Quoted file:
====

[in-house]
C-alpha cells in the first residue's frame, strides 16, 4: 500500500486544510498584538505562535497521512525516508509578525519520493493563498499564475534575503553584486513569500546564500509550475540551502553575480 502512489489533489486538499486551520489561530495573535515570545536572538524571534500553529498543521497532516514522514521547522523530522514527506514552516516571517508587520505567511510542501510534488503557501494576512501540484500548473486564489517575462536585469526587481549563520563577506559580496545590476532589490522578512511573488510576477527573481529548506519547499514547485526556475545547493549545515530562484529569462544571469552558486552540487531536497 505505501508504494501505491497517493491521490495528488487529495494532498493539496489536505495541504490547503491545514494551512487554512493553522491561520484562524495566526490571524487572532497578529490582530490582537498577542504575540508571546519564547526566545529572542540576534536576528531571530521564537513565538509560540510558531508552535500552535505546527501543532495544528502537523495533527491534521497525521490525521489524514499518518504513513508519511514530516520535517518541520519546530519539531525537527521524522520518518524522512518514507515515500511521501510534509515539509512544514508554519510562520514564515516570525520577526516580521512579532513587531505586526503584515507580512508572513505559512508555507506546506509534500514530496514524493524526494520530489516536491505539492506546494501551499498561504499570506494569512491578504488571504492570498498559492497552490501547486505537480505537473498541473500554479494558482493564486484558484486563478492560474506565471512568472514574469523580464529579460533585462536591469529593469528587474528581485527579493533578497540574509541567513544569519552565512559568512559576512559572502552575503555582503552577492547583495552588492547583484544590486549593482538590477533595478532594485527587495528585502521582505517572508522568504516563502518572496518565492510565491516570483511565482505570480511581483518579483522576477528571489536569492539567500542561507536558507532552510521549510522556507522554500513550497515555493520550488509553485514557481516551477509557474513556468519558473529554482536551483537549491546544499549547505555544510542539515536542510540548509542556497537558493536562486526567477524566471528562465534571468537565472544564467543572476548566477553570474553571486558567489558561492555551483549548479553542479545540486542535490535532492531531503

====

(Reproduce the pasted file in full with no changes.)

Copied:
[in-house]
C-alpha cells in the first residue's frame, strides 16, 4: 500500500486544510498584538505562535497521512525516508509578525519520493493563498499564475534575503553584486513569500546564500509550475540551502553575480 502512489489533489486538499486551520489561530495573535515570545536572538524571534500553529498543521497532516514522514521547522523530522514527506514552516516571517508587520505567511510542501510534488503557501494576512501540484500548473486564489517575462536585469526587481549563520563577506559580496545590476532589490522578512511573488510576477527573481529548506519547499514547485526556475545547493549545515530562484529569462544571469552558486552540487531536497 505505501508504494501505491497517493491521490495528488487529495494532498493539496489536505495541504490547503491545514494551512487554512493553522491561520484562524495566526490571524487572532497578529490582530490582537498577542504575540508571546519564547526566545529572542540576534536576528531571530521564537513565538509560540510558531508552535500552535505546527501543532495544528502537523495533527491534521497525521490525521489524514499518518504513513508519511514530516520535517518541520519546530519539531525537527521524522520518518524522512518514507515515500511521501510534509515539509512544514508554519510562520514564515516570525520577526516580521512579532513587531505586526503584515507580512508572513505559512508555507506546506509534500514530496514524493524526494520530489516536491505539492506546494501551499498561504499570506494569512491578504488571504492570498498559492497552490501547486505537480505537473498541473500554479494558482493564486484558484486563478492560474506565471512568472514574469523580464529579460533585462536591469529593469528587474528581485527579493533578497540574509541567513544569519552565512559568512559576512559572502552575503555582503552577492547583495552588492547583484544590486549593482538590477533595478532594485527587495528585502521582505517572508522568504516563502518572496518565492510565491516570483511565482505570480511581483518579483522576477528571489536569492539567500542561507536558507532552510521549510522556507522554500513550497515555493520550488509553485514557481516551477509557474513556468519558473529554482536551483537549491546544499549547505555544510542539515536542510540548509542556497537558493536562486526567477524566471528562465534571468537565472544564467543572476548566477553570474553571486558567489558561492555551483549548479553542479545540486542535490535532492531531503